‘Microaggression’ comes from two words, ‘micro’ and ‘aggression,’ which means subtle but aggressive discrimination. It can be verbal or behavioral and aimed at stigmatized people. In fact, microaggression is a subtle but pervasive form of discrimination in our everyday lives and society. It is, however, felt by those sensitive enough to catch it or towards whom it is targeted.
In detail, it mainly refers to expressions containing discrimination against a marginalized group, whether by gender, age, race, gender identity, or disability. Microaggressions are different from direct biased remarks. Unlike the latter, these can sound like everyday conversations, with a hint of misogyny, racial bias, or condescension, like, “You are so delicate because you are a woman!” or “You throw the ball like a girl.”
Another thing is that when someone displays microaggression, they are ambiguous, so when the words sound complimentary, on the surface, the recipient often doesn’t feel insulted and isn’t sure how to respond. For instance, if someone shows shock and says, “Oh, you’re on Instagram?” or, “You’re gay? But you don’t look gay.”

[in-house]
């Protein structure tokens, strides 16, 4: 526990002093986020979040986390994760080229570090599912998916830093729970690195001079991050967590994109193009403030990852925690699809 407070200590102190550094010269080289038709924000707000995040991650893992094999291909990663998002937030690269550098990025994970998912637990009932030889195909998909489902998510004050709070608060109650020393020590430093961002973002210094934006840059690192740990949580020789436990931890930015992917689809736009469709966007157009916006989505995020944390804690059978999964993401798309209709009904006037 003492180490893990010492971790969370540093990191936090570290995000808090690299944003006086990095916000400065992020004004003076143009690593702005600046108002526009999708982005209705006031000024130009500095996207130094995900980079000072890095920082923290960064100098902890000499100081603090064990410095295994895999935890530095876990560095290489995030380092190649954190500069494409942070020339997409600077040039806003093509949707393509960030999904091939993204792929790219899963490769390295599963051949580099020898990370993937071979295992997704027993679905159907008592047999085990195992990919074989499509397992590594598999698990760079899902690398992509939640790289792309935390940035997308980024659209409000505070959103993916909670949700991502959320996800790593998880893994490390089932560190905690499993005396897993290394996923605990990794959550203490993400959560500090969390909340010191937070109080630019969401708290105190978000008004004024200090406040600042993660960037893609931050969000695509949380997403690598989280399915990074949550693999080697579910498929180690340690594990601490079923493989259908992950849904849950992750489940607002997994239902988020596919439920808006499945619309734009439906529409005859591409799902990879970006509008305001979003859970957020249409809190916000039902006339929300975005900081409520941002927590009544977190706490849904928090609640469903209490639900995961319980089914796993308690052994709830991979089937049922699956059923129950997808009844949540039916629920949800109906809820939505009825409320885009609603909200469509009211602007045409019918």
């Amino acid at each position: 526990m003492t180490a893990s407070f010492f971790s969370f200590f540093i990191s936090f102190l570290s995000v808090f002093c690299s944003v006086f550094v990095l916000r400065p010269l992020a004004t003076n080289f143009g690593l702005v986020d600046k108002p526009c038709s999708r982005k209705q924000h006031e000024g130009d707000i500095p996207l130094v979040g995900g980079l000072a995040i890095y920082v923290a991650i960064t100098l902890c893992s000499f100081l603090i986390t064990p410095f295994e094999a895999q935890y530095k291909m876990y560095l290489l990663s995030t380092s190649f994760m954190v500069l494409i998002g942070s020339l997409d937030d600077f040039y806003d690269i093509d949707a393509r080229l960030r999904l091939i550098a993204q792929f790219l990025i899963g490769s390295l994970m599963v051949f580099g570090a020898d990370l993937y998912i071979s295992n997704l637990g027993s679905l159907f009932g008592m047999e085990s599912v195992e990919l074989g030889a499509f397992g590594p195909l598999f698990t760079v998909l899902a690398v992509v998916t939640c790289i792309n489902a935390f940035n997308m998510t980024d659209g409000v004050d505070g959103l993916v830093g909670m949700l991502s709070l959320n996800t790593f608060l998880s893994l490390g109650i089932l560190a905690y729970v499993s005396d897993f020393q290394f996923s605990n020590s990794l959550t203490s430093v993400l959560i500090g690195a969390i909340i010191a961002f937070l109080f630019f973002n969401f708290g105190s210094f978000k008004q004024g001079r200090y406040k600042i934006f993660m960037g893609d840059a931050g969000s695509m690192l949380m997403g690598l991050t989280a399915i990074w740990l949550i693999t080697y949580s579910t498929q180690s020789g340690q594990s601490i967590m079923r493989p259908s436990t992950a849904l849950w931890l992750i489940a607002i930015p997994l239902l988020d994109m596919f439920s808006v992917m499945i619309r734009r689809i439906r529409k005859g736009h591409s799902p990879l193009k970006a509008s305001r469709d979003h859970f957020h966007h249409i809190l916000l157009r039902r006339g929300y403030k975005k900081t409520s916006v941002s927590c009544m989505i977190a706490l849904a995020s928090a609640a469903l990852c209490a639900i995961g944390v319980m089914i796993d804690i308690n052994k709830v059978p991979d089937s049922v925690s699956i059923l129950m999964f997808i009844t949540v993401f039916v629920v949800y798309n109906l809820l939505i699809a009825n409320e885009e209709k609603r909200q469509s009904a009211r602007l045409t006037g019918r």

A microaggression can be defined as a comment or action that subtly and often unconsciously or ignorantly expresses a prejudiced attitude. For example, someone addresses someone by saying, “You’re the whitest black person I know.” Microaggression is not expressed directly like profanity, so when a discriminated person points out a problem, often, they are judged as sensitive and picky. Since microaggression is mainly communicated through language, we should pay attention to how we speak, especially at work and in other social settings.
Hence, hurry and answer the survey on public opinion on microaggression on the Real Research app from August 12, 2022. After that, you will receive 25 TNCs as a reward.
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